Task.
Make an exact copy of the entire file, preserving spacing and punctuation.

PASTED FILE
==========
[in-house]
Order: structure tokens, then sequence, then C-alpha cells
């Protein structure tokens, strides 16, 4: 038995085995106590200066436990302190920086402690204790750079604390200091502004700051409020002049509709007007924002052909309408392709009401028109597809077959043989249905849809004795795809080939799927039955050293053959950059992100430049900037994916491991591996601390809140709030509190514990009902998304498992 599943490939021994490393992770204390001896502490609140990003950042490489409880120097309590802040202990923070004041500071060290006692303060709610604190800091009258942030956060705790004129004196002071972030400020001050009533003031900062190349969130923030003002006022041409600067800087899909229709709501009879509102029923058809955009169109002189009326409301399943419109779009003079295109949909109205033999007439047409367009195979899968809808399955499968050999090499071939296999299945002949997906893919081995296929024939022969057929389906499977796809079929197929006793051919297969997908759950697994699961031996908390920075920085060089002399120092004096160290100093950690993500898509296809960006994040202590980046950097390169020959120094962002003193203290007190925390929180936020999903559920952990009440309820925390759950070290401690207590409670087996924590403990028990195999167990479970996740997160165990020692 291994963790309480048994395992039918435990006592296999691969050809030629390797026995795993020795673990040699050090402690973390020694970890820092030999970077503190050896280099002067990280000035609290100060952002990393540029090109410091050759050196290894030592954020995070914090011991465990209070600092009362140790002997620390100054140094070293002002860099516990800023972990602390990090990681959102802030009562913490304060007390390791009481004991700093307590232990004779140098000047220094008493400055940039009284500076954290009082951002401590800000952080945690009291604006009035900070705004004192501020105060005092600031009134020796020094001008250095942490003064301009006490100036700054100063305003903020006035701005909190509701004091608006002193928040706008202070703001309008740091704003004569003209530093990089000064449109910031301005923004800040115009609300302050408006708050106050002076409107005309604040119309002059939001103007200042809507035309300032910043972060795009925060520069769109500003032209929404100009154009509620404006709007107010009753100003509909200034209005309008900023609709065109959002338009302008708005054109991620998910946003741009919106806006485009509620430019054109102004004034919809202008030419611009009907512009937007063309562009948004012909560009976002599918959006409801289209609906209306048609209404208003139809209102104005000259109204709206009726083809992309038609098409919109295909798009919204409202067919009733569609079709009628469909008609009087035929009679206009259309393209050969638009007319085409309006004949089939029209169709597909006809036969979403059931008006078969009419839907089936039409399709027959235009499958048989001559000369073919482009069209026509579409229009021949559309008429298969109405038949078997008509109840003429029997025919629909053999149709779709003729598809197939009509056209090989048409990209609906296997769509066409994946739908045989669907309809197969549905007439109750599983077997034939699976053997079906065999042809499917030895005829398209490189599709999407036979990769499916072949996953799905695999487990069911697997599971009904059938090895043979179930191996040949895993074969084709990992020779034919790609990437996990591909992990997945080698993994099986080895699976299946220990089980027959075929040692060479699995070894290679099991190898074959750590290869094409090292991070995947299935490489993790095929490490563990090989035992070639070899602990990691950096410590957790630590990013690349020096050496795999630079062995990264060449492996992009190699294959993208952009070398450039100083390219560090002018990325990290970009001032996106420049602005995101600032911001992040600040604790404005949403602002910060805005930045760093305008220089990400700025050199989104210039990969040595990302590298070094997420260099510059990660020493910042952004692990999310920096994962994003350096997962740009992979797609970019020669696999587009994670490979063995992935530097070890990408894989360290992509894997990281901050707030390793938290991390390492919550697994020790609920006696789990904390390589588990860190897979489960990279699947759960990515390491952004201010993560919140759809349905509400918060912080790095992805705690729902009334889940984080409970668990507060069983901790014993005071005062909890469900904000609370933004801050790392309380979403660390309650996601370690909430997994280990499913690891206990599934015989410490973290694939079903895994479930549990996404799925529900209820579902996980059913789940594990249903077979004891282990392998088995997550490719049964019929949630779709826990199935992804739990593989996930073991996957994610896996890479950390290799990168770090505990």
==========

[in-house]
Order: structure tokens, then sequence, then C-alpha cells
């Protein structure tokens, strides 16, 4: 038995085995106590200066436990302190920086402690204790750079604390200091502004700051409020002049509709007007924002052909309408392709009401028109597809077959043989249905849809004795795809080939799927039955050293053959950059992100430049900037994916491991591996601390809140709030509190514990009902998304498992 599943490939021994490393992770204390001896502490609140990003950042490489409880120097309590802040202990923070004041500071060290006692303060709610604190800091009258942030956060705790004129004196002071972030400020001050009533003031900062190349969130923030003002006022041409600067800087899909229709709501009879509102029923058809955009169109002189009326409301399943419109779009003079295109949909109205033999007439047409367009195979899968809808399955499968050999090499071939296999299945002949997906893919081995296929024939022969057929389906499977796809079929197929006793051919297969997908759950697994699961031996908390920075920085060089002399120092004096160290100093950690993500898509296809960006994040202590980046950097390169020959120094962002003193203290007190925390929180936020999903559920952990009440309820925390759950070290401690207590409670087996924590403990028990195999167990479970996740997160165990020692 291994963790309480048994395992039918435990006592296999691969050809030629390797026995795993020795673990040699050090402690973390020694970890820092030999970077503190050896280099002067990280000035609290100060952002990393540029090109410091050759050196290894030592954020995070914090011991465990209070600092009362140790002997620390100054140094070293002002860099516990800023972990602390990090990681959102802030009562913490304060007390390791009481004991700093307590232990004779140098000047220094008493400055940039009284500076954290009082951002401590800000952080945690009291604006009035900070705004004192501020105060005092600031009134020796020094001008250095942490003064301009006490100036700054100063305003903020006035701005909190509701004091608006002193928040706008202070703001309008740091704003004569003209530093990089000064449109910031301005923004800040115009609300302050408006708050106050002076409107005309604040119309002059939001103007200042809507035309300032910043972060795009925060520069769109500003032209929404100009154009509620404006709007107010009753100003509909200034209005309008900023609709065109959002338009302008708005054109991620998910946003741009919106806006485009509620430019054109102004004034919809202008030419611009009907512009937007063309562009948004012909560009976002599918959006409801289209609906209306048609209404208003139809209102104005000259109204709206009726083809992309038609098409919109295909798009919204409202067919009733569609079709009628469909008609009087035929009679206009259309393209050969638009007319085409309006004949089939029209169709597909006809036969979403059931008006078969009419839907089936039409399709027959235009499958048989001559000369073919482009069209026509579409229009021949559309008429298969109405038949078997008509109840003429029997025919629909053999149709779709003729598809197939009509056209090989048409990209609906296997769509066409994946739908045989669907309809197969549905007439109750599983077997034939699976053997079906065999042809499917030895005829398209490189599709999407036979990769499916072949996953799905695999487990069911697997599971009904059938090895043979179930191996040949895993074969084709990992020779034919790609990437996990591909992990997945080698993994099986080895699976299946220990089980027959075929040692060479699995070894290679099991190898074959750590290869094409090292991070995947299935490489993790095929490490563990090989035992070639070899602990990691950096410590957790630590990013690349020096050496795999630079062995990264060449492996992009190699294959993208952009070398450039100083390219560090002018990325990290970009001032996106420049602005995101600032911001992040600040604790404005949403602002910060805005930045760093305008220089990400700025050199989104210039990969040595990302590298070094997420260099510059990660020493910042952004692990999310920096994962994003350096997962740009992979797609970019020669696999587009994670490979063995992935530097070890990408894989360290992509894997990281901050707030390793938290991390390492919550697994020790609920006696789990904390390589588990860190897979489960990279699947759960990515390491952004201010993560919140759809349905509400918060912080790095992805705690729902009334889940984080409970668990507060069983901790014993005071005062909890469900904000609370933004801050790392309380979403660390309650996601370690909430997994280990499913690891206990599934015989410490973290694939079903895994479930549990996404799925529900209820579902996980059913789940594990249903077979004891282990392998088995997550490719049964019929949630779709826990199935992804739990593989996930073991996957994610896996890479950390290799990168770090505990």